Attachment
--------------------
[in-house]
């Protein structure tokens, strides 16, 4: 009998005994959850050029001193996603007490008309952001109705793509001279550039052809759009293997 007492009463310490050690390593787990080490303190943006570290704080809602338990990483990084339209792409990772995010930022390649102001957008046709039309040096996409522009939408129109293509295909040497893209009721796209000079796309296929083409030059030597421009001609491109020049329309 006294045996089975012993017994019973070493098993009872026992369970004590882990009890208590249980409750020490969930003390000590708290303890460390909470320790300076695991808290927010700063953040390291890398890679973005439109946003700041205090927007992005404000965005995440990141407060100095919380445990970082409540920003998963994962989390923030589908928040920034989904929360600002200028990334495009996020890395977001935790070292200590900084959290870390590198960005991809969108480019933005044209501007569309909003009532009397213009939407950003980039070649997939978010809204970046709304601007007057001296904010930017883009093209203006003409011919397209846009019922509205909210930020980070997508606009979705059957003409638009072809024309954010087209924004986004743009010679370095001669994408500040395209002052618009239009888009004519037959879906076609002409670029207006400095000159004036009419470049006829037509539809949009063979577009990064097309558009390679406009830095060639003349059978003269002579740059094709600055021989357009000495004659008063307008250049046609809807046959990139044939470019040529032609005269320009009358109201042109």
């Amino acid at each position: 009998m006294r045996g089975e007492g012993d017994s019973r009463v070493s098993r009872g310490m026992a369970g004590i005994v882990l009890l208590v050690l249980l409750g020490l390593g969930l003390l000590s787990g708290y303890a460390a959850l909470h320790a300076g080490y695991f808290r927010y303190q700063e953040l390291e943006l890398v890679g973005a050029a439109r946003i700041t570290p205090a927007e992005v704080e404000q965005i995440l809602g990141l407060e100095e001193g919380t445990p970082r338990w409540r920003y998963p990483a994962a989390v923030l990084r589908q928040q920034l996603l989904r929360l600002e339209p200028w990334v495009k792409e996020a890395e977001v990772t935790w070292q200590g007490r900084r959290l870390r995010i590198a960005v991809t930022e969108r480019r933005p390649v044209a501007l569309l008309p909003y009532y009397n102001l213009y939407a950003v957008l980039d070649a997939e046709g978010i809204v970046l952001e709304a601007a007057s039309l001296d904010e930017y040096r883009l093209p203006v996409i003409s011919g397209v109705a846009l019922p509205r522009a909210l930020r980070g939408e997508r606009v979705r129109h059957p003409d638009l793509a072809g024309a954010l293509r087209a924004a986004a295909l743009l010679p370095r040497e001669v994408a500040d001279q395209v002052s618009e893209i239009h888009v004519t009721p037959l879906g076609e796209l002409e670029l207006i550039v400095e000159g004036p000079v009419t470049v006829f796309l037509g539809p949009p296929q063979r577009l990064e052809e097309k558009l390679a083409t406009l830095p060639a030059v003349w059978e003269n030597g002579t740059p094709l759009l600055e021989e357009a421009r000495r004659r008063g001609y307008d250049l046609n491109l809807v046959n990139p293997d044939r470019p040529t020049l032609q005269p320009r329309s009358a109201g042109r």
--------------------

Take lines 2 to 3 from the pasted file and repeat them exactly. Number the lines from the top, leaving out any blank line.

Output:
């Protein structure tokens, strides 16, 4: 009998005994959850050029001193996603007490008309952001109705793509001279550039052809759009293997 007492009463310490050690390593787990080490303190943006570290704080809602338990990483990084339209792409990772995010930022390649102001957008046709039309040096996409522009939408129109293509295909040497893209009721796209000079796309296929083409030059030597421009001609491109020049329309 006294045996089975012993017994019973070493098993009872026992369970004590882990009890208590249980409750020490969930003390000590708290303890460390909470320790300076695991808290927010700063953040390291890398890679973005439109946003700041205090927007992005404000965005995440990141407060100095919380445990970082409540920003998963994962989390923030589908928040920034989904929360600002200028990334495009996020890395977001935790070292200590900084959290870390590198960005991809969108480019933005044209501007569309909003009532009397213009939407950003980039070649997939978010809204970046709304601007007057001296904010930017883009093209203006003409011919397209846009019922509205909210930020980070997508606009979705059957003409638009072809024309954010087209924004986004743009010679370095001669994408500040395209002052618009239009888009004519037959879906076609002409670029207006400095000159004036009419470049006829037509539809949009063979577009990064097309558009390679406009830095060639003349059978003269002579740059094709600055021989357009000495004659008063307008250049046609809807046959990139044939470019040529032609005269320009009358109201042109």
């Amino acid at each position: 009998m006294r045996g089975e007492g012993d017994s019973r009463v070493s098993r009872g310490m026992a369970g004590i005994v882990l009890l208590v050690l249980l409750g020490l390593g969930l003390l000590s787990g708290y303890a460390a959850l909470h320790a300076g080490y695991f808290r927010y303190q700063e953040l390291e943006l890398v890679g973005a050029a439109r946003i700041t570290p205090a927007e992005v704080e404000q965005i995440l809602g990141l407060e100095e001193g919380t445990p970082r338990w409540r920003y998963p990483a994962a989390v923030l990084r589908q928040q920034l996603l989904r929360l600002e339209p200028w990334v495009k792409e996020a890395e977001v990772t935790w070292q200590g007490r900084r959290l870390r995010i590198a960005v991809t930022e969108r480019r933005p390649v044209a501007l569309l008309p909003y009532y009397n102001l213009y939407a950003v957008l980039d070649a997939e046709g978010i809204v970046l952001e709304a601007a007057s039309l001296d904010e930017y040096r883009l093209p203006v996409i003409s011919g397209v109705a846009l019922p509205r522009a909210l930020r980070g939408e997508r606009v979705r129109h059957p003409d638009l793509a072809g024309a954010l293509r087209a924004a986004a295909l743009l010679p370095r040497e001669v994408a500040d001279q395209v002052s618009e893209i239009h888009v004519t009721p037959l879906g076609e796209l002409e670029l207006i550039v400095e000159g004036p000079v009419t470049v006829f796309l037509g539809p949009p296929q063979r577009l990064e052809e097309k558009l390679a083409t406009l830095p060639a030059v003349w059978e003269n030597g002579t740059p094709l759009l600055e021989e357009a421009r000495r004659r008063g001609y307008d250049l046609n491109l809807v046959n990139p293997d044939r470019p040529t020049l032609q005269p320009r329309s009358a109201g042109r």